Tax Tips: Potential break for retirees

All the stock market turmoil has created an interesting situation for many retirees in America. Those age 70½ or older must withdraw certain minimum amounts from their retirement accounts each year under the Internal Revenue Service rules. (The purpose behind forcing those withdrawals is the fact that they become taxable when taken out, so the IRS gets a cut.)

Many retirees have seen their retirement account values drop in recent months, and would rather not take a distribution this year if they don't have to. Assets like stocks, bonds, and mutual funds would have to be sold to make the distributions, and since the value of those investments are down, selling them locks in a loss for the seniors.

Lobbyists are encouraging Congress to pass legislation that would temporarily halt the minimum distribution requirements. By not forcing withdrawals this year, the IRS would allow retirees to hold their investments, waiting for them to regain at least some of their value over the next year. Retirees must play a bit of a waiting game, however, as lawmakers have not made a decision on this issue.

Those who haven't taken a minimum distribution this year would do well to hold off. Wait until closer to the end of the year to see if there will be a temporary change to the rules that may benefit you.

Tracy L. Coenen, CPA, MBA, CFE performs fraud examinations and financial investigations for her company Sequence Inc. Forensic Accounting, and is the author of Essentials of Corporate Fraud.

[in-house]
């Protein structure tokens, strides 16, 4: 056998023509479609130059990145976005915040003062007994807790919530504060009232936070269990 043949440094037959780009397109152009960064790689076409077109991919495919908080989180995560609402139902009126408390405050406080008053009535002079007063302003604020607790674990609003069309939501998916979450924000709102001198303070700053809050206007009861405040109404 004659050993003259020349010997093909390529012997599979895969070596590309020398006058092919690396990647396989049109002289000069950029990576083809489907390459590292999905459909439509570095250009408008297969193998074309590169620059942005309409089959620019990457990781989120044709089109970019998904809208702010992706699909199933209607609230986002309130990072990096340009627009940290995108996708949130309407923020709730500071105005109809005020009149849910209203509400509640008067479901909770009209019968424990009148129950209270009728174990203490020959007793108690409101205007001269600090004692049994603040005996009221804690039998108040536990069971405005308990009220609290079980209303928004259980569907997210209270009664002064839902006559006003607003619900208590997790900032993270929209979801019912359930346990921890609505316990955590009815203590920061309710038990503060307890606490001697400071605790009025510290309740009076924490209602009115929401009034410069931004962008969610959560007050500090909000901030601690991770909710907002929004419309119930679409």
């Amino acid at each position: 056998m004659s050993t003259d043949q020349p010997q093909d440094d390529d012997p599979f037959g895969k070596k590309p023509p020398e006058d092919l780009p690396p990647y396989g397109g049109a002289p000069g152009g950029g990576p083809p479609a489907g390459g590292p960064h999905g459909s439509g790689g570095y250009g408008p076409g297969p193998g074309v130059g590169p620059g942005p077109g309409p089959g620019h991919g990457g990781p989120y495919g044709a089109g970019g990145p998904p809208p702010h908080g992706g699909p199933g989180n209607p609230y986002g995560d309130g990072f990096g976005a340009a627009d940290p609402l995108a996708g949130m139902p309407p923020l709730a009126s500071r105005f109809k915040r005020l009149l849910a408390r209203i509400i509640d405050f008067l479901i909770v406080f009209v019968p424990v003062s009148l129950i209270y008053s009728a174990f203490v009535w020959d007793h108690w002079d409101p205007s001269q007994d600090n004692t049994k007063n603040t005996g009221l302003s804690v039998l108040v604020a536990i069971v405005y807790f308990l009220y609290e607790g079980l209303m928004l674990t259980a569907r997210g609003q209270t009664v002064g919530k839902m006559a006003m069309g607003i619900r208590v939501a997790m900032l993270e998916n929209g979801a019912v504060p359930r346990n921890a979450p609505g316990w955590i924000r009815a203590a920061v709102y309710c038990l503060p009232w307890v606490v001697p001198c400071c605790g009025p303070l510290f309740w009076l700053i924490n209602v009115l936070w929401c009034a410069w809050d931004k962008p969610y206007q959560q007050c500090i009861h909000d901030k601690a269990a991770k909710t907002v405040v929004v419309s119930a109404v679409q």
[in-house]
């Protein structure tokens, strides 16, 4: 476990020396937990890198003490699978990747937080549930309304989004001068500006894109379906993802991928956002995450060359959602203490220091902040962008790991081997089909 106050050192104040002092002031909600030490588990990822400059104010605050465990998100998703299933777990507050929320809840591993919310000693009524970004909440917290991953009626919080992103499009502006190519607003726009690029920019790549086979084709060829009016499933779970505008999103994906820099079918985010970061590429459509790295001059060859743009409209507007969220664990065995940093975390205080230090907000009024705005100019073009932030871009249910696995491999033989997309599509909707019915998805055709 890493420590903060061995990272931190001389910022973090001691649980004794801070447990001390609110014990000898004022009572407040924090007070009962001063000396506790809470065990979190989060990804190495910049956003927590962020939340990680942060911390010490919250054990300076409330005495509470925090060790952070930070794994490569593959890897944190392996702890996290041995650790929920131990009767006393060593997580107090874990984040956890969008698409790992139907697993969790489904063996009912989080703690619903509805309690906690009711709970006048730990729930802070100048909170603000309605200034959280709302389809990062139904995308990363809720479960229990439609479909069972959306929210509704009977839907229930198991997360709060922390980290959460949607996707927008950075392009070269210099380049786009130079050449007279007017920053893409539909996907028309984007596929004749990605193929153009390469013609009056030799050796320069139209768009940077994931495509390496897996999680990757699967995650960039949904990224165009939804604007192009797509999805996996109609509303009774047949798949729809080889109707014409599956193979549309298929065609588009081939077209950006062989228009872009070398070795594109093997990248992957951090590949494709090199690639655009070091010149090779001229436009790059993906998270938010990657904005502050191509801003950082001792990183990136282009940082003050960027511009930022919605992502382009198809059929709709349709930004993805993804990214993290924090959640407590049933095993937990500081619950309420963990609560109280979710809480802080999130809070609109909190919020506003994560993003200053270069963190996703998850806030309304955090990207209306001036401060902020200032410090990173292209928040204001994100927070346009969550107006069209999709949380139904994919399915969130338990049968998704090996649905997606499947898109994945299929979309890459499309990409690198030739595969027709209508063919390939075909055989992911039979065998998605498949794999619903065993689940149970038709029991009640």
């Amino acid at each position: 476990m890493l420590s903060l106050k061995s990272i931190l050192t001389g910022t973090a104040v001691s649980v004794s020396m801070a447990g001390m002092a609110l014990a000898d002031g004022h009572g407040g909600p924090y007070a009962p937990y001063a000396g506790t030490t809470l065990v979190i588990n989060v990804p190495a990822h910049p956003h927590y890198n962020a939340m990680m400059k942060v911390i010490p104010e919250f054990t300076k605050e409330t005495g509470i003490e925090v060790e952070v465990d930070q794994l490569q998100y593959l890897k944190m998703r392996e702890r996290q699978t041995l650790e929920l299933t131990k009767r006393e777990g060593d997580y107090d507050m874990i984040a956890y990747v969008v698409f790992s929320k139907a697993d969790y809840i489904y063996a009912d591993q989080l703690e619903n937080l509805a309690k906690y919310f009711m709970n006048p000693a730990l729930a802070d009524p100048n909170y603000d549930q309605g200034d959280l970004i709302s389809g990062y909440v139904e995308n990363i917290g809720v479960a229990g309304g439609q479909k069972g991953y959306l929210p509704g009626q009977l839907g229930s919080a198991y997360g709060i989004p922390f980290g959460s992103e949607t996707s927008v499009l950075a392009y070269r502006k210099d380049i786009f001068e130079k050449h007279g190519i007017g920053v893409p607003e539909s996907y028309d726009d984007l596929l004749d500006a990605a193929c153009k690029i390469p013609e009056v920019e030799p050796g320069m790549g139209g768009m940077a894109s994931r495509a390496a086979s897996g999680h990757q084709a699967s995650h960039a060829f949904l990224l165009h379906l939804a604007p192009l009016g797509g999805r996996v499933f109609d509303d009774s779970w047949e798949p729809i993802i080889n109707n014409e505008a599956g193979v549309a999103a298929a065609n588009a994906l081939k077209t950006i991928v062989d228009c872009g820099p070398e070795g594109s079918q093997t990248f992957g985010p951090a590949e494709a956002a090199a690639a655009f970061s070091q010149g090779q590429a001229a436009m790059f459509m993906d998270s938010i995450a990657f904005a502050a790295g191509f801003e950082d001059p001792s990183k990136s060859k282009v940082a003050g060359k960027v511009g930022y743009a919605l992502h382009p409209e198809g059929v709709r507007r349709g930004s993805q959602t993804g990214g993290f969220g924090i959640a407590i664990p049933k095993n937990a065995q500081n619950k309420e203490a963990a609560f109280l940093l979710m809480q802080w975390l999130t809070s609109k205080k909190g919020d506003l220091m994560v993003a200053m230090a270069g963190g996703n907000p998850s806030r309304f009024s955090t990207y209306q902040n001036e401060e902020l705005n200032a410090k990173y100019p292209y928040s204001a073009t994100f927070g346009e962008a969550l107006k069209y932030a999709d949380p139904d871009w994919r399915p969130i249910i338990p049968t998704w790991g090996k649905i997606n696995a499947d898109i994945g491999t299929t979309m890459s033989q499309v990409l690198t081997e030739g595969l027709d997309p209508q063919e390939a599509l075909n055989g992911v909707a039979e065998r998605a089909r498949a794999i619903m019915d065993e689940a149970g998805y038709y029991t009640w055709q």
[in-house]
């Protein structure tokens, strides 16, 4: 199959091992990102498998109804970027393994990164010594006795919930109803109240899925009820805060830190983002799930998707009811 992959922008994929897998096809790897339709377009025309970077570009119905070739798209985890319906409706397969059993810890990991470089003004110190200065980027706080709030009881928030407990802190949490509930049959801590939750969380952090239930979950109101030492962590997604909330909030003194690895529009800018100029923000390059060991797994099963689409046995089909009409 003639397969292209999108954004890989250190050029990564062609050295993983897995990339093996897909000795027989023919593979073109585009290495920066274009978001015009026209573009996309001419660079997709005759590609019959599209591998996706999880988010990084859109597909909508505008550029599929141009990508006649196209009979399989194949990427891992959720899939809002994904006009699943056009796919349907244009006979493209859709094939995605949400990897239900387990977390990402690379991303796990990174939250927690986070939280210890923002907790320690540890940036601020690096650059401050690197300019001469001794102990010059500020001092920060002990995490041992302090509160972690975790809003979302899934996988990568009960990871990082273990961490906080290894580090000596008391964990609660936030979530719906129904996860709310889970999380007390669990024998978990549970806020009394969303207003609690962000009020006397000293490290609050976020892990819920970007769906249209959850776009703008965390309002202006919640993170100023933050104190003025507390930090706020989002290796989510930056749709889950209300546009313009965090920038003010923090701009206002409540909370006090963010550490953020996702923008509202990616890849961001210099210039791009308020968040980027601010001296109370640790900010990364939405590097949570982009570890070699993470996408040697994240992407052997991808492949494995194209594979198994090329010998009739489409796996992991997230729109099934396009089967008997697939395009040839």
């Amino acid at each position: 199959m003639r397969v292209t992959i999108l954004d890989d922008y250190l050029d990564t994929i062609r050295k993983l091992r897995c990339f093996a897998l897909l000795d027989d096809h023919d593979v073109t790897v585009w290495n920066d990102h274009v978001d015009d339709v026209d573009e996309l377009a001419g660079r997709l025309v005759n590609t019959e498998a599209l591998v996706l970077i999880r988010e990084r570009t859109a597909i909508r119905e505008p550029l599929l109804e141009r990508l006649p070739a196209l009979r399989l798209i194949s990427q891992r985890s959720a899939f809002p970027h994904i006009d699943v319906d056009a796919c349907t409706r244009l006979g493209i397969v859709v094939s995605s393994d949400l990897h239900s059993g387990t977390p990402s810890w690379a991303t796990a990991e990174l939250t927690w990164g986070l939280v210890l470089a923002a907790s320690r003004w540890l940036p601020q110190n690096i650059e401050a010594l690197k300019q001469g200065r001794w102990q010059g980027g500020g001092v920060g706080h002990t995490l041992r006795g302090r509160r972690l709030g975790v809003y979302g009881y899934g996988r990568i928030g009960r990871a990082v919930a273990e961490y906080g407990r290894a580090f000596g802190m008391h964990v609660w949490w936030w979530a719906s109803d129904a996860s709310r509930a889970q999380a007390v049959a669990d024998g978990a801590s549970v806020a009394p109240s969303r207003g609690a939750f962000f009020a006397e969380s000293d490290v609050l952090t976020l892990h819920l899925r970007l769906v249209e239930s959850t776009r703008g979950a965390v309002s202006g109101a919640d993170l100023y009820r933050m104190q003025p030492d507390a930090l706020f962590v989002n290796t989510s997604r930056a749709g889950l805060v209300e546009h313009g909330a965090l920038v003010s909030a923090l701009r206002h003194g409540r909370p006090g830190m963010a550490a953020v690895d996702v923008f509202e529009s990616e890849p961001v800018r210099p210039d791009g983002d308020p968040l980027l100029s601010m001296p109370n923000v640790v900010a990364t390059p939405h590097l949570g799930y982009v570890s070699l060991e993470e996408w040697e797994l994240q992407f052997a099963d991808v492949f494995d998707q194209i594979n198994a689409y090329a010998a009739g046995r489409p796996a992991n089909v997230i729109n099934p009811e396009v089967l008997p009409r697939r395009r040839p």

Top Five Ways to Avoid a Tax Audit

If the IRS does decide to audit you, there is little you may do to stop it. You may, however, reduce the odds that you will be singled out for that extra attention in the first place.

Read More

Brought to you by TurboTax.com

What Filing Status Deducts the Most Taxes?

Your filing status can make a big difference in how much income tax you pay. If you make $40,000 a year, for instance, the amount of tax you will pay depends on which filing status you qualify for. The difference in tax rates are significant and can mean the difference between paying up to 15 percent or 25 percent. Your decision to file single, jointly or as head of household will also affect the size of your standard deduction.

Read More

Brought to you by TurboTax.com

Are College Entrance Exams Tax Deductible?

The fees for taking SAT, ACT and other college entrance exams are not tax-deductible, but the federal government does allow a number of educational deductions and tax credits. Find out more about these educational deductions and credits and how they can benefit you.

Read More

Brought to you by TurboTax.com
Read Full Story